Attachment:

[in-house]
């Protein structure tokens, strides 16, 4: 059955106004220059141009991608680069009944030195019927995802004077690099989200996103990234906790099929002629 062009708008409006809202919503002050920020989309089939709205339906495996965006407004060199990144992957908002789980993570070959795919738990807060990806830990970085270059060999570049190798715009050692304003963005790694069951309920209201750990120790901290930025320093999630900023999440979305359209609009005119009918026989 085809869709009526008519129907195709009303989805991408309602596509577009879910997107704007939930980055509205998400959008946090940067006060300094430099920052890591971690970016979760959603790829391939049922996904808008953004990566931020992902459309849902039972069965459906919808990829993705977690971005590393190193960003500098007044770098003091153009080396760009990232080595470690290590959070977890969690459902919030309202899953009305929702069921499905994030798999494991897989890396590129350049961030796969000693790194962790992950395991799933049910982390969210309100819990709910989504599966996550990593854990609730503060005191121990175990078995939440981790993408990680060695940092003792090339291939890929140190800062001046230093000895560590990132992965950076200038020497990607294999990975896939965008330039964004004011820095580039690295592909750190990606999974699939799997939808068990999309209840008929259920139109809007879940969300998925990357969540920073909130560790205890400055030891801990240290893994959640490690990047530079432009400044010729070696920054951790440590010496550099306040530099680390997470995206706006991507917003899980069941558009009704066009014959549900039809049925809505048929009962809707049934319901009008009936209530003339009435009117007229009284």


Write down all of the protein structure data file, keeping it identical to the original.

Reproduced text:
[in-house]
């Protein structure tokens, strides 16, 4: 059955106004220059141009991608680069009944030195019927995802004077690099989200996103990234906790099929002629 062009708008409006809202919503002050920020989309089939709205339906495996965006407004060199990144992957908002789980993570070959795919738990807060990806830990970085270059060999570049190798715009050692304003963005790694069951309920209201750990120790901290930025320093999630900023999440979305359209609009005119009918026989 085809869709009526008519129907195709009303989805991408309602596509577009879910997107704007939930980055509205998400959008946090940067006060300094430099920052890591971690970016979760959603790829391939049922996904808008953004990566931020992902459309849902039972069965459906919808990829993705977690971005590393190193960003500098007044770098003091153009080396760009990232080595470690290590959070977890969690459902919030309202899953009305929702069921499905994030798999494991897989890396590129350049961030796969000693790194962790992950395991799933049910982390969210309100819990709910989504599966996550990593854990609730503060005191121990175990078995939440981790993408990680060695940092003792090339291939890929140190800062001046230093000895560590990132992965950076200038020497990607294999990975896939965008330039964004004011820095580039690295592909750190990606999974699939799997939808068990999309209840008929259920139109809007879940969300998925990357969540920073909130560790205890400055030891801990240290893994959640490690990047530079432009400044010729070696920054951790440590010496550099306040530099680390997470995206706006991507917003899980069941558009009704066009014959549900039809049925809505048929009962809707049934319901009008009936209530003339009435009117007229009284």